This is Jimmy Riddle and Jackie Phelps eefin and hambonin. It's not much, but not a single gallon jug was harmed during this post.
He won't win any accolades for subtlety or refinement, perhaps, but he was a beloved entertainer who stomped his feet and threw himself wholeheartedly (and very, very energetically) into every tune he ever performed, from the early days of country radio to the Grand Ole Opry to television's Hee Haw series. I'm talking about Louis Marshall "Grandpa" Jones. Today's his birthday, so why not drop in on some of the Grandpa performances on offer at ye olde YouTubes, such as Good Old Mountain Dew, Night Train To Memphis, Are You From Dixie or The Kickin' Mule. When he wasn't hamming it up for the camera, though, his vocal performances were often much more varied and accomplished. Check out, for example, his delivery and vivacious yodeling on T For Texas. And here he turns in a solid, honest version of the great Merle Travis classic, Dark As a Dungeon [more inside]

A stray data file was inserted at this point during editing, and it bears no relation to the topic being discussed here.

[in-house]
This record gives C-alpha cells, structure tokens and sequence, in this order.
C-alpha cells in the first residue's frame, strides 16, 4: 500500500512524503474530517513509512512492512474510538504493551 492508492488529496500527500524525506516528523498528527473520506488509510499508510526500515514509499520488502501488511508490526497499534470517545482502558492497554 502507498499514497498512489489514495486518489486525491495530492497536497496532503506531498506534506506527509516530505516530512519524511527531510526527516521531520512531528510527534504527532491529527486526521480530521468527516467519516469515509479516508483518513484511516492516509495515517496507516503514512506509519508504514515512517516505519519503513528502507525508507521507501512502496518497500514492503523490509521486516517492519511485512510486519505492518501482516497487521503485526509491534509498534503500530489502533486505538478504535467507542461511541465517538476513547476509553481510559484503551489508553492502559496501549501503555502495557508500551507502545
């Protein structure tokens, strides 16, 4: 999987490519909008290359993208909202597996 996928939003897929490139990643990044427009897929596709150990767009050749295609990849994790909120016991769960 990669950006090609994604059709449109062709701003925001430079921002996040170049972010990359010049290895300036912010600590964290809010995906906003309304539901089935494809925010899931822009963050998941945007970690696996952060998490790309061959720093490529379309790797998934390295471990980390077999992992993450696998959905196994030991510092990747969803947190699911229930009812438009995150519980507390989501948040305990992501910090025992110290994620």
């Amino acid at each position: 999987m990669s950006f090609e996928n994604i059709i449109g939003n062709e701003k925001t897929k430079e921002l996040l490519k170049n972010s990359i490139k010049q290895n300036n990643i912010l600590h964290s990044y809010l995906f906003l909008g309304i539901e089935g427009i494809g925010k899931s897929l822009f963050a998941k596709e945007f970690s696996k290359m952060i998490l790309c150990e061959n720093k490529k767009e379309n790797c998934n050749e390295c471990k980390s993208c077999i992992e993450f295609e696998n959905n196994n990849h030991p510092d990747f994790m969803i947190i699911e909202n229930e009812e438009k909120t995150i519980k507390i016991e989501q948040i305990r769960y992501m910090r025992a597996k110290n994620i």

What began as a gospel song became Archie Campbell's signature song on Hee Haw, with the help of Gordie Tapp and some surprise celebrity guests.
For lovers of old-time, mountain banjo styles and songs, Roscoe Holcomb and Dock Boggs are revered figures. To many, however, plucker and singer David Akeman remains uncelebrated or unknown, even by his stage name of Stringbean. Is it because he was for a time actually famous as a country music showbiz staple, and therefore lacks folk cred? Or maybe the purists just can't get with those low-hanging pants the man was known for, his original hillbilly homeboy styling? Or was it cause on any given tune his left hand would likely be off the neck of the banjo more than on it? Whatever the reason, it's time folks took a new look at Stringbean. After all, the lines between folk and commercial styles have always been blurry in American music. Let's hear it for Stringbeeeeeeeaaan! [more inside]
Before you do anything else, just listen to this. That's eefing, a 100-plus-year-old vocal technique from rural Tennessee that's, well, the original hillbilly beatboxing. The undisputed master of the art was Jimmie Riddle. His unique skill landed him recording* and TV (youtube) work. Want more weird sounds from the deep south? Try Hollerin & Whoopin and Ringing the Pig. *[warning: on the "Little Eefin Annie" page, avoid the "click here to hear Rolf Harris Eeefin'!" link: it's a pesky popup.